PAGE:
I can’t remember when my anxiety started.
There’s not a time in my life that I don’t remember silently suffering. I had panic attacks in middle school. I suffered from depression during my pregnancy, which also happened to be my first year in college. Anxiety can be debilitating, and I’ve always been a silent sufferer. That is until I decided to talk about it. Talking about living with anxiety has changed my life, and helped me understand myself and my relationships.
I remember constantly crying during my pregnancy. My doctor was amazing and she served as a mother figure to me because my parents had moved out-of-state. I remember constantly crying while watching shows about childbirth. I remember being uncomfortable walking (read waddling) across a college campus and pretending not to notice the glares.
I remember all the questions I’d get asked. “Will they kick you out when you have the baby?” “What does your roommate think?” “How did your parents react?” “Why don’t you just drop out and get a job?” Never really being able to discuss the impact of being pregnant in college actually had on me.
I can’t pinpoint the exact moment when I realized that I had moved past pregnancy hormones making me emotional, and into scary thoughts wishing harm on myself and my son. The thoughts progressed, and my doctor went from gently giving words of encouragement, to recommending I see a therapist. I don’t know if I would have ever acted on those thoughts had I not seen a therapist, but I did see one. She helped tremendously. I had my son and 8 years later he’s my best friend.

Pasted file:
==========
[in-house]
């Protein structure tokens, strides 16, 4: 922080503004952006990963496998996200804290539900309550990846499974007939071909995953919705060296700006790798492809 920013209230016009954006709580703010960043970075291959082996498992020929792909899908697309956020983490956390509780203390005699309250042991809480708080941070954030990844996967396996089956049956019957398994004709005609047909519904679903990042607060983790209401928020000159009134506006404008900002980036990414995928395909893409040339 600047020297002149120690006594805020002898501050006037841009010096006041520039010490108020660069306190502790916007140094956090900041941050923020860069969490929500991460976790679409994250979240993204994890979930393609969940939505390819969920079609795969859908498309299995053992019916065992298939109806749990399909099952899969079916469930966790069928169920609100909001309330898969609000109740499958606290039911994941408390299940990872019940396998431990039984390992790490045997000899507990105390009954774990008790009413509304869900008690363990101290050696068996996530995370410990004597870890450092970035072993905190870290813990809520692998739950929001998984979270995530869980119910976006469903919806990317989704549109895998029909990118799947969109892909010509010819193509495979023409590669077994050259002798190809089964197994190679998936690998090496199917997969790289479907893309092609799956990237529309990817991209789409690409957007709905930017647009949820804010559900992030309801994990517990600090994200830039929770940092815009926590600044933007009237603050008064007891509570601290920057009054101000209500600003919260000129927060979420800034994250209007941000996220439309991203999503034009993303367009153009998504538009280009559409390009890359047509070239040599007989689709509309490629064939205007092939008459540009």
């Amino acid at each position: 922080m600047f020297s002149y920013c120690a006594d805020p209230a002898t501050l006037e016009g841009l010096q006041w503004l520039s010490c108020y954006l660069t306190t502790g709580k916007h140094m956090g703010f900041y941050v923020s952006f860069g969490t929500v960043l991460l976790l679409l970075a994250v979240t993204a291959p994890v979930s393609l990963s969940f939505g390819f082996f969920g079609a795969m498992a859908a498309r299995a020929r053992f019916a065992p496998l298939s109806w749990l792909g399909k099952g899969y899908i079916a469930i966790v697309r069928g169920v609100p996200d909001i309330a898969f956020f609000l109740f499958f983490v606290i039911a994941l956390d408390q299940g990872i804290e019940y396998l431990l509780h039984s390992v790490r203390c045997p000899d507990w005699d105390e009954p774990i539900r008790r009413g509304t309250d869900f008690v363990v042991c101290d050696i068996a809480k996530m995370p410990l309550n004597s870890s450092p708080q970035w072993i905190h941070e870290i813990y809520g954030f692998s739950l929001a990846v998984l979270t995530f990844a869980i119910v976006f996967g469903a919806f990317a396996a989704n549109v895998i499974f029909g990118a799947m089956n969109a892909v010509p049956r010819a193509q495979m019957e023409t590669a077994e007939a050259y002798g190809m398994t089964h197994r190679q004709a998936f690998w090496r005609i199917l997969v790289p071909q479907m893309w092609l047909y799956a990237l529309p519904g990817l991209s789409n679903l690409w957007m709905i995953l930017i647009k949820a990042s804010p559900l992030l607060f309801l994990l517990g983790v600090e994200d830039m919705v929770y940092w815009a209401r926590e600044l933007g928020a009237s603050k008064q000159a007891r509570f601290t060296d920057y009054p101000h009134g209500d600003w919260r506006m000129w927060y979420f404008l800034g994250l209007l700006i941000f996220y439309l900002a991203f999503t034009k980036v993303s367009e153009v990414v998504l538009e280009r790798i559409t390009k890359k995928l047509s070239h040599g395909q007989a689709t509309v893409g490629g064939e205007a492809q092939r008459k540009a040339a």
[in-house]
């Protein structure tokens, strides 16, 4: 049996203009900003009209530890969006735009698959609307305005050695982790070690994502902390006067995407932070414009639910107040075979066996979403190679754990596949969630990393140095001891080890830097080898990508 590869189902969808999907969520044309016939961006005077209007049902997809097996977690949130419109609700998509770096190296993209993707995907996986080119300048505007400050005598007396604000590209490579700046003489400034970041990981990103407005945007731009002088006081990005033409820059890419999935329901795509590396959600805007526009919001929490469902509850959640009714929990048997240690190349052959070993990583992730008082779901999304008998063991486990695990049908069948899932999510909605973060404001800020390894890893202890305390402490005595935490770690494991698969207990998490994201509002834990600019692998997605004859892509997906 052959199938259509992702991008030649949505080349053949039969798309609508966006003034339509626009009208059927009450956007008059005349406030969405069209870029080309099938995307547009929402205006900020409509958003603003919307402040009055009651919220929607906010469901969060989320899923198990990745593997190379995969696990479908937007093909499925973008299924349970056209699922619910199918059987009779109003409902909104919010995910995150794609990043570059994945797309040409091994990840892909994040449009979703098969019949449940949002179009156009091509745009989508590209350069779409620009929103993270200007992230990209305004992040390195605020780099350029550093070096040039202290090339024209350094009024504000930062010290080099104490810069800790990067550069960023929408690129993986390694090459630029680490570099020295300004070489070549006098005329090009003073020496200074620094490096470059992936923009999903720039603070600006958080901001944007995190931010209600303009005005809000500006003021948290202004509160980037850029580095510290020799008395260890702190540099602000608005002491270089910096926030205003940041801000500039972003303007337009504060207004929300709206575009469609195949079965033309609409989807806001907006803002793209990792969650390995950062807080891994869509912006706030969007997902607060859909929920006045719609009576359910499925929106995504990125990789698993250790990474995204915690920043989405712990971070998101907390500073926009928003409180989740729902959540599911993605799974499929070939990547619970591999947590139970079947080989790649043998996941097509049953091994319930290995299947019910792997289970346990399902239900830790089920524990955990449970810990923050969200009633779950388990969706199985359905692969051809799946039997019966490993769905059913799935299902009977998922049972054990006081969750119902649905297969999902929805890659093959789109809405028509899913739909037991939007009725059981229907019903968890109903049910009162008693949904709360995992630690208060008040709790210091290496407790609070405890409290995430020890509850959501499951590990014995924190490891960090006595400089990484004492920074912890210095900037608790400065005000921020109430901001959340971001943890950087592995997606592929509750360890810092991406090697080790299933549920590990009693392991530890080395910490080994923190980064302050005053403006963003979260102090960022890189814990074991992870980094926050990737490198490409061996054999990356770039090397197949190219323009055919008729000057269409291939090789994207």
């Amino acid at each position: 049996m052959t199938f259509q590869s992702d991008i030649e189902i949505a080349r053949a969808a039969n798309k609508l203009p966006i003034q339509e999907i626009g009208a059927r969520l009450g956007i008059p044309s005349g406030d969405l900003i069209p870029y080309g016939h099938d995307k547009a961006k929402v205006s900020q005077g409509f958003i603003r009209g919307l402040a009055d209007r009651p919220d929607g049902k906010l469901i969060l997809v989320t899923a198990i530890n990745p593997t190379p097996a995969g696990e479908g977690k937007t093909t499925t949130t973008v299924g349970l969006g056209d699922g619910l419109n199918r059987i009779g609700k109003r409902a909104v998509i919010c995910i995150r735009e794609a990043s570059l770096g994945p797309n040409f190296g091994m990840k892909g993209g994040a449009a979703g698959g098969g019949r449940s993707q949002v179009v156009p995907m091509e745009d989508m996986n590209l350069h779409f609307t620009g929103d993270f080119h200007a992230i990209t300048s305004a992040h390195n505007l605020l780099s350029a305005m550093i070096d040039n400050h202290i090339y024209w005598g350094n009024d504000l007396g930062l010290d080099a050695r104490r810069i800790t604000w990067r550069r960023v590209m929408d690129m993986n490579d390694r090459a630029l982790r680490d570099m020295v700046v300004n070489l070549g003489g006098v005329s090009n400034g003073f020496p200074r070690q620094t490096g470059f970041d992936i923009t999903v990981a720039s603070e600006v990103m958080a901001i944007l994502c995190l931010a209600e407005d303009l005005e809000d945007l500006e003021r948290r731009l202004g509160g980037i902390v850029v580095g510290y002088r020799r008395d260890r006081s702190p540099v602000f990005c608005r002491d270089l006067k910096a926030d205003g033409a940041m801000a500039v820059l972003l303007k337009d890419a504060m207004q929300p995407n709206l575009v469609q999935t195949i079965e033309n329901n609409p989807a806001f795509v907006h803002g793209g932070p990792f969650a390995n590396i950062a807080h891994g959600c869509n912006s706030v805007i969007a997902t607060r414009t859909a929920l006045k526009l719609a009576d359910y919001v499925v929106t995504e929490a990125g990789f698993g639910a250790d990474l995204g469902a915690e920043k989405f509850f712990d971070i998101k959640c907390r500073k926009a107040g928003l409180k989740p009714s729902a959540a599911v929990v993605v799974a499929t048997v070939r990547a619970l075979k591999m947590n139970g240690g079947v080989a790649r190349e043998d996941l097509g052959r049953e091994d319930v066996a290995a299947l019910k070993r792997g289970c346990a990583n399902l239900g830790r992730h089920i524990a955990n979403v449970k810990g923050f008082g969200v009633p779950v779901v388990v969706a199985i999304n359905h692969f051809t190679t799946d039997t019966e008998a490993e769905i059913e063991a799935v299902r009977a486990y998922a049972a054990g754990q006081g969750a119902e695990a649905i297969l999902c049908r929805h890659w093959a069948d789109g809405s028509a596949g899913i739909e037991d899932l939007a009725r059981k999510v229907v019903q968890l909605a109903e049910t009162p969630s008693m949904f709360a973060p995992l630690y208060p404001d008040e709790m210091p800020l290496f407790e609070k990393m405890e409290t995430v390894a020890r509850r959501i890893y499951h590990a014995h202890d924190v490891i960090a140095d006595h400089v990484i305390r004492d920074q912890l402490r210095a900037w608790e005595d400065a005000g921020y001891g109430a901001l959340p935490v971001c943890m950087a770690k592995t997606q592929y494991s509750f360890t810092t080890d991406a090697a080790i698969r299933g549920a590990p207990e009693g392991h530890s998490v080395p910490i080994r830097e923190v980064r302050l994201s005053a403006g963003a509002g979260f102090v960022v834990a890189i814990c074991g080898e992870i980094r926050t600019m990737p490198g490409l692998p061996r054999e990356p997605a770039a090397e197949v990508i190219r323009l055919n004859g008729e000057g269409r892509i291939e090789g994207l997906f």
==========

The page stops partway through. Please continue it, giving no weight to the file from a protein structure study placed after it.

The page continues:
I’ll never forget that bout of depression. I can still feel how I felt them if I think about it long enough. Maybe that’s because living with anxiety has me somewhere in between. Sometimes it’s subtle, like flutters in my stomach that are less thrilling than “butterflies.” Other times, I’m short of breath and crying hysterically. Sometimes it’s a tightening of my body that leaves me feeling exhausted when the wave has moved on. Being self-aware, I have even noticed that aches and pains increase dramatically when my anxiety is peaking.
To me, anxiety looks like a constant battle of talking myself off the ledge. Sometimes the conversation happens internally. Sometimes it’s out loud. I want to be that person who wakes up super early, meditates, and journals daily but the truth is I’m just not. At least not at this point in my life.
I think what I’ve learned over the years is that it’s okay to not have it all figured out. Sometimes I meditate. Sometimes I write. Sometimes I medicate. Work out. Cry. Yell. Push people away. We as humans are resilient though, and there’s always light at the end of the tunnel. We just have to hold on and keep fighting.